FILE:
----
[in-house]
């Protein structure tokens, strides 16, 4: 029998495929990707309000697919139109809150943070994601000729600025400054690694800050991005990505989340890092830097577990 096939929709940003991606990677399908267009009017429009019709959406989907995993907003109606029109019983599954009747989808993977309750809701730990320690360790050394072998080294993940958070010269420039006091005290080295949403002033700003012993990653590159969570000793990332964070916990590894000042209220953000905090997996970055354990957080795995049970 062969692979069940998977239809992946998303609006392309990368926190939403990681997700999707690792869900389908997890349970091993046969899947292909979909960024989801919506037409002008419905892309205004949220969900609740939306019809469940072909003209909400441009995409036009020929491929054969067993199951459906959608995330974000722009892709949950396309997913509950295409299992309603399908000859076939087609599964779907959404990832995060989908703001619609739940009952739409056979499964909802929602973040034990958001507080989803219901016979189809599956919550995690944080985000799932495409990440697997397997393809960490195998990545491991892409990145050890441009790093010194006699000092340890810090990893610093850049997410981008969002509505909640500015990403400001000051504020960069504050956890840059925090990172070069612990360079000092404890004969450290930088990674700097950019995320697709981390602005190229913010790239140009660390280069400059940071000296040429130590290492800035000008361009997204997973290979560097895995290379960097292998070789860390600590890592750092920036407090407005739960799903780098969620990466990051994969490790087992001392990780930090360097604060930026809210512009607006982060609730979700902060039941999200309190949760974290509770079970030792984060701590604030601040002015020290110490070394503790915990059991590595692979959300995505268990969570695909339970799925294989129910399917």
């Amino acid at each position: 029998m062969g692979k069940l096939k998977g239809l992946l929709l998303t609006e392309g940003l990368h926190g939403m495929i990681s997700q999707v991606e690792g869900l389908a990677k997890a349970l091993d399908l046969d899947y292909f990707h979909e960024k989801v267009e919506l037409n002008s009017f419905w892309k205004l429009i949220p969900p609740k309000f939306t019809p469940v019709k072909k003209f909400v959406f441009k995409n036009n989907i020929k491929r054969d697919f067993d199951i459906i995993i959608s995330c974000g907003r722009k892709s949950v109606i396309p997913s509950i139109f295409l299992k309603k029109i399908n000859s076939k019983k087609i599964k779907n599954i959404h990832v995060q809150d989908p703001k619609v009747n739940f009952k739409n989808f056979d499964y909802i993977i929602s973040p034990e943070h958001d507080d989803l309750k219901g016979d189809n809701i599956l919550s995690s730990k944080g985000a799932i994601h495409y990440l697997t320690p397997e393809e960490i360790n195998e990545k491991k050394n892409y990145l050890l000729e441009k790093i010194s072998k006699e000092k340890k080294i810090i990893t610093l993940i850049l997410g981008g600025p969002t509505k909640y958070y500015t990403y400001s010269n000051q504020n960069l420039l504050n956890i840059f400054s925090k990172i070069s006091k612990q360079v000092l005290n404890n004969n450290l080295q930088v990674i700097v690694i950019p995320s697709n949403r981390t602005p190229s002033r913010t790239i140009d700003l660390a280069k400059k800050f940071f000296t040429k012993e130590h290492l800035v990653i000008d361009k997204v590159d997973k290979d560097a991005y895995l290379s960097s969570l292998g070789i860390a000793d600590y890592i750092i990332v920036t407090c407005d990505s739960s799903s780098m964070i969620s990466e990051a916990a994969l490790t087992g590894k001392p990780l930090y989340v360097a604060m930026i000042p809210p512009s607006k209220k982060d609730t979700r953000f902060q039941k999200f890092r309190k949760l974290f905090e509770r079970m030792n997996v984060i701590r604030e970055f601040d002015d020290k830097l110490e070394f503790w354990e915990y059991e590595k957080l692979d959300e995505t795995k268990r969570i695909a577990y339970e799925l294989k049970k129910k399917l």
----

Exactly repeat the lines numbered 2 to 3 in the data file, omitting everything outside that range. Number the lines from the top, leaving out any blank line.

């Protein structure tokens, strides 16, 4: 029998495929990707309000697919139109809150943070994601000729600025400054690694800050991005990505989340890092830097577990 096939929709940003991606990677399908267009009017429009019709959406989907995993907003109606029109019983599954009747989808993977309750809701730990320690360790050394072998080294993940958070010269420039006091005290080295949403002033700003012993990653590159969570000793990332964070916990590894000042209220953000905090997996970055354990957080795995049970 062969692979069940998977239809992946998303609006392309990368926190939403990681997700999707690792869900389908997890349970091993046969899947292909979909960024989801919506037409002008419905892309205004949220969900609740939306019809469940072909003209909400441009995409036009020929491929054969067993199951459906959608995330974000722009892709949950396309997913509950295409299992309603399908000859076939087609599964779907959404990832995060989908703001619609739940009952739409056979499964909802929602973040034990958001507080989803219901016979189809599956919550995690944080985000799932495409990440697997397997393809960490195998990545491991892409990145050890441009790093010194006699000092340890810090990893610093850049997410981008969002509505909640500015990403400001000051504020960069504050956890840059925090990172070069612990360079000092404890004969450290930088990674700097950019995320697709981390602005190229913010790239140009660390280069400059940071000296040429130590290492800035000008361009997204997973290979560097895995290379960097292998070789860390600590890592750092920036407090407005739960799903780098969620990466990051994969490790087992001392990780930090360097604060930026809210512009607006982060609730979700902060039941999200309190949760974290509770079970030792984060701590604030601040002015020290110490070394503790915990059991590595692979959300995505268990969570695909339970799925294989129910399917």
């Amino acid at each position: 029998m062969g692979k069940l096939k998977g239809l992946l929709l998303t609006e392309g940003l990368h926190g939403m495929i990681s997700q999707v991606e690792g869900l389908a990677k997890a349970l091993d399908l046969d899947y292909f990707h979909e960024k989801v267009e919506l037409n002008s009017f419905w892309k205004l429009i949220p969900p609740k309000f939306t019809p469940v019709k072909k003209f909400v959406f441009k995409n036009n989907i020929k491929r054969d697919f067993d199951i459906i995993i959608s995330c974000g907003r722009k892709s949950v109606i396309p997913s509950i139109f295409l299992k309603k029109i399908n000859s076939k019983k087609i599964k779907n599954i959404h990832v995060q809150d989908p703001k619609v009747n739940f009952k739409n989808f056979d499964y909802i993977i929602s973040p034990e943070h958001d507080d989803l309750k219901g016979d189809n809701i599956l919550s995690s730990k944080g985000a799932i994601h495409y990440l697997t320690p397997e393809e960490i360790n195998e990545k491991k050394n892409y990145l050890l000729e441009k790093i010194s072998k006699e000092k340890k080294i810090i990893t610093l993940i850049l997410g981008g600025p969002t509505k909640y958070y500015t990403y400001s010269n000051q504020n960069l420039l504050n956890i840059f400054s925090k990172i070069s006091k612990q360079v000092l005290n404890n004969n450290l080295q930088v990674i700097v690694i950019p995320s697709n949403r981390t602005p190229s002033r913010t790239i140009d700003l660390a280069k400059k800050f940071f000296t040429k012993e130590h290492l800035v990653i000008d361009k997204v590159d997973k290979d560097a991005y895995l290379s960097s969570l292998g070789i860390a000793d600590y890592i750092i990332v920036t407090c407005d990505s739960s799903s780098m964070i969620s990466e990051a916990a994969l490790t087992g590894k001392p990780l930090y989340v360097a604060m930026i000042p809210p512009s607006k209220k982060d609730t979700r953000f902060q039941k999200f890092r309190k949760l974290f905090e509770r079970m030792n997996v984060i701590r604030e970055f601040d002015d020290k830097l110490e070394f503790w354990e915990y059991e590595k957080l692979d959300e995505t795995k268990r969570i695909a577990y339970e799925l294989k049970k129910k399917l």